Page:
And this is where the above-mentioned “shortcomings” of the Galaxy S8 actually lead to a better shot. Not only does the S8 photo have more detail in the shadows, but the higher overall sharpness of the image really brings out the intricate details on the cathedral’s facade, which is the point of interest in this photo. Further, the S8 has managed to pull out some blues from the dull sky, without going overboard on saturation, while the GH4 has not.

Scene 3: Details, details…

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Saw this dilapidated house with vines crawling up its walls in the old town, thought it would be a good candidate for a shot with so much going on its facade and above. I feel like the Galaxy S8 has done a better job at capturing the detail in the leaves above the house, whereas the GH4 has muddled things up quite a bit in this area. On the other hand, the colors in the S8 shot are way too warm. This is also something typical for Galaxy cameras, and in this case, it’s doing the picture a disservice.

Further, the S8 has upped the contrast quite a bit this time around, killing some of the detail in the darker parts of the image. This is most evident from the almost pitch-black spot above the narrow window to the right.

Scene 4: Bike lane

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This scene struck me as a good opportunity to test how the S8 fares when shooting against the light. I kept my expectations in check, but was very pleasantly surprised by the results. In fact, the Galaxy S8 photo, in my opinion, is a better representation of the scene as it appeared to me when I was there.

The warm light coming through the trees is one of the things that made an impression and the S8 photo makes me think “that was a nice moment”, while the GH4 shot makes me think “oh yeah, I remember what the scene looked like. Too bad the photo doesn’t represent it all that well.” It’s just too cold, because the camera tried its hardest to compensate for the warmness of the light.

Scene 5: Graffiti

A scene that’s both rich in detail and color. The Galaxy S8 absolutely trumps the aging Nikon D5100 in this face-off, delivering more detail and more accurate, pleasant colors. The Nikon is too cold and suffers from a slight loss of detail. The Galaxy S8 photo has some much-welcome “pop” to it, and even when scaled up to fit in the Nikon shot, it still looks decisively sharper.

Scene 6: Subway drama

On my way to the port, I went through an underpass and thought it would be a good place for some contre-jour action. It also offered an occasion to shoot in black and white. For this scene, I quickly switched to the “Classic” filter on the Galaxy S8 and to “Night vision” on the D5100. I wasn’t able to match both shots perfectly, but it isn’t exactly easy taking two identical photos on two different cameras while you and your subject are moving. Still, this one is on me.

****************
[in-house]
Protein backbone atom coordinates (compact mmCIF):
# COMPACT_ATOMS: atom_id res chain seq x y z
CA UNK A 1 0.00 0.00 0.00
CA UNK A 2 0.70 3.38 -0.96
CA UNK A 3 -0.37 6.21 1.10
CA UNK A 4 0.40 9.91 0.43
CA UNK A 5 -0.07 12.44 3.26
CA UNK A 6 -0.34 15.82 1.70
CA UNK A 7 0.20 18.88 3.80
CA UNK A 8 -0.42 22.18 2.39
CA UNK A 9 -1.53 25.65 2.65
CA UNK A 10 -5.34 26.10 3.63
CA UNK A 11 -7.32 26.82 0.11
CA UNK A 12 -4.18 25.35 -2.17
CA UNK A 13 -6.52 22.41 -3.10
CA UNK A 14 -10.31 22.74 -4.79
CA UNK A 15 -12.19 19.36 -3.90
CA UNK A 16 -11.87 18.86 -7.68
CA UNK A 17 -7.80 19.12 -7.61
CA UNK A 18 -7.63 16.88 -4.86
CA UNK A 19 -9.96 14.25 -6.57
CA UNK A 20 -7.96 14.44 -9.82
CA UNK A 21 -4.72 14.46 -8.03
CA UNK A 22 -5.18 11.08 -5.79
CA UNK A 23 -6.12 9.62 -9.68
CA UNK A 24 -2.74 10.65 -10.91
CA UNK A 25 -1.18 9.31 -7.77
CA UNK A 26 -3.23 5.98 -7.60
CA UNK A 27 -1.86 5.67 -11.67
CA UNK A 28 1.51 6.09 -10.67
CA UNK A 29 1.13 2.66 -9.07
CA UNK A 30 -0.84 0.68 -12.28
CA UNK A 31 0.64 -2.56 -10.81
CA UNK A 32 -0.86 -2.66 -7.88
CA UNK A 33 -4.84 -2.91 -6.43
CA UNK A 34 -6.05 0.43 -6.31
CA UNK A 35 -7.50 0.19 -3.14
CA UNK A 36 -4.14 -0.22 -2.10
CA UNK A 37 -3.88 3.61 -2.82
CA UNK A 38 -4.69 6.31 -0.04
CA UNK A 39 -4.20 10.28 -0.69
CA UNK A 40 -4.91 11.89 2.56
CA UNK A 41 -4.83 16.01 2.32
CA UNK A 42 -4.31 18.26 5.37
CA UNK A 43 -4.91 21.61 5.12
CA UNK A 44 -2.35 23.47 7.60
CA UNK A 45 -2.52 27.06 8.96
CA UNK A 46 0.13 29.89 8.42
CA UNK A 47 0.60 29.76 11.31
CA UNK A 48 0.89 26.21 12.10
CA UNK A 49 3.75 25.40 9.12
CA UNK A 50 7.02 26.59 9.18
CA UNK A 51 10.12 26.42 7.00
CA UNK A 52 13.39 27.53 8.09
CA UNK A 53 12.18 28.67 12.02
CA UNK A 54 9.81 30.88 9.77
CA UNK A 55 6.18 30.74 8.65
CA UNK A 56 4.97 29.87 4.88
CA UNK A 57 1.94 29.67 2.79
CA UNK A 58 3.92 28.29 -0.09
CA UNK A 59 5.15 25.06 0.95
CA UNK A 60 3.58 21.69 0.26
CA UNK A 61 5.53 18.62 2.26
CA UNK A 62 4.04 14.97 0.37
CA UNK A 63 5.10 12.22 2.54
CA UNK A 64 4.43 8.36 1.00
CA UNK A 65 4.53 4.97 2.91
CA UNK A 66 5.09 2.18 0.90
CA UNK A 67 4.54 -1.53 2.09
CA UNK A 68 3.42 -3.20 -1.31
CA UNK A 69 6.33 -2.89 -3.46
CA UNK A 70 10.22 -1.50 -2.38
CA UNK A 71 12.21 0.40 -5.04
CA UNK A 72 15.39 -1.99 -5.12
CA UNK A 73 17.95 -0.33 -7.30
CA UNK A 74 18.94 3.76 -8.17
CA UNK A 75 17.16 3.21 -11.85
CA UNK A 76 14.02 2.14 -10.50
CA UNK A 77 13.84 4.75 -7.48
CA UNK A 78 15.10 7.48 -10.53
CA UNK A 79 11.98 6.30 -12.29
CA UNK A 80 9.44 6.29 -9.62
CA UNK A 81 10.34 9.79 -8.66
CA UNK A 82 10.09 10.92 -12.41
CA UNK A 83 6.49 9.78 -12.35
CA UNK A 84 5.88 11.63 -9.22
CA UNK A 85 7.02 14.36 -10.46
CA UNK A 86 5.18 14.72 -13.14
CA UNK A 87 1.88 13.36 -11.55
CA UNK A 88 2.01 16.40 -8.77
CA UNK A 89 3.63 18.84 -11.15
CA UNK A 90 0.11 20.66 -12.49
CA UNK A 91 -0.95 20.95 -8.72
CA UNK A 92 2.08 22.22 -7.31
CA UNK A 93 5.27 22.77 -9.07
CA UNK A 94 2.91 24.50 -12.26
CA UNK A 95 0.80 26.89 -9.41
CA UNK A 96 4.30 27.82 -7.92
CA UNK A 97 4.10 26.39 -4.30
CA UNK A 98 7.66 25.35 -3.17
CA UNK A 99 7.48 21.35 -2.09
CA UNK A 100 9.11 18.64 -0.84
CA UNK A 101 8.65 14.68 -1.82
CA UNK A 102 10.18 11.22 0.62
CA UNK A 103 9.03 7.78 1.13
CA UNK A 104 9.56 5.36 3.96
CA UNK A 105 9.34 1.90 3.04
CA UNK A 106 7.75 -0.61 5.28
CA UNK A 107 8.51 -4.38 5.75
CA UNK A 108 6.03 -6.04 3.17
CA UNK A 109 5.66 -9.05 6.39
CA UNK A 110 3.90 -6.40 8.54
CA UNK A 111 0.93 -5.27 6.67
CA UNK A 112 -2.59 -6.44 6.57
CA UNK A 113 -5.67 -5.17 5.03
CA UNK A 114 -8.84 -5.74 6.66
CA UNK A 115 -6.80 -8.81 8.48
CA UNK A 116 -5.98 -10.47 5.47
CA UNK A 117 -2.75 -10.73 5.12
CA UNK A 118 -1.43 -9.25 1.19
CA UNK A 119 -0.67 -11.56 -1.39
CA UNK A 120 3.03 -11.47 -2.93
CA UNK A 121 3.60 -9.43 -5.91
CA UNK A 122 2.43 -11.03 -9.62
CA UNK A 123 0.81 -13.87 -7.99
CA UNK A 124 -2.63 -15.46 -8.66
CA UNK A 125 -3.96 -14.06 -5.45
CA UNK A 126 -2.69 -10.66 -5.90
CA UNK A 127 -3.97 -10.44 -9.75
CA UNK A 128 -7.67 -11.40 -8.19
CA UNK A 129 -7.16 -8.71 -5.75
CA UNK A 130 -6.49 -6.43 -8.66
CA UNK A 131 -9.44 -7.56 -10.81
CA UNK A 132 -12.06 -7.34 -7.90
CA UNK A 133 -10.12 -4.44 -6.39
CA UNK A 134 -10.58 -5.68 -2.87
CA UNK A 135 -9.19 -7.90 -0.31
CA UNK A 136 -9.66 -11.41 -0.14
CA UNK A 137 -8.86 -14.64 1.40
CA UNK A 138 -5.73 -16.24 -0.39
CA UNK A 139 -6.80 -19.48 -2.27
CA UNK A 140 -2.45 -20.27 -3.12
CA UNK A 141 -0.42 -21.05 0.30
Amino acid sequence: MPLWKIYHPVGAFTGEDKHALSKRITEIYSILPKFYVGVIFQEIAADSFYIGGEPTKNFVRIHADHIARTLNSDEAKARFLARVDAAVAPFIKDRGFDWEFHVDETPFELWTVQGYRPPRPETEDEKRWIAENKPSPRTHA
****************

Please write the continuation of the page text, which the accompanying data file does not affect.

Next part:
In this situation, the Nikon aims for a neutral response curve, so as to capture as much information as possible across the shadows and highlights, which leaves us with a flatter image that begs to be enhanced in post. This is what a dedicated camera should strive to do, in all honesty. However, while trying to expose for the dark silhouette, the Galaxy S8 blows out the highlights and produces a dramatic image that’s high in contrast, with little to no data preserved in the shadows and highlights. The S8 photo is not better, technically speaking, although it is visually more interesting than the more mundane-looking DSLR shot.

Scene 7: Legally parked

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With the sun hanging low at this point, the light is nice and warm.

The S8 photo came out saturated and high in contrast. The highlights in the sky are likely clipped, and yet, looking at it now, I feel it is a better representation, albeit an exaggerated one, of this scene.

Although the S8 colors are too saturated to be considered “realistic”, the GH4 shot is simply too dull. The warmness of the sunset on the stone wall and the ship behind it, the pale purplish hues in the clouds above — things that really made an impression at that time — are all but gone in the GH4 shot. I could describe to you how the scene looked to me in a thousand words, or I could show you these two pictures. The S8 photo is no doubt exaggerated, but it emphasizes all the things left an impression in me, while the other one does not.

Scene 8: The lighthouse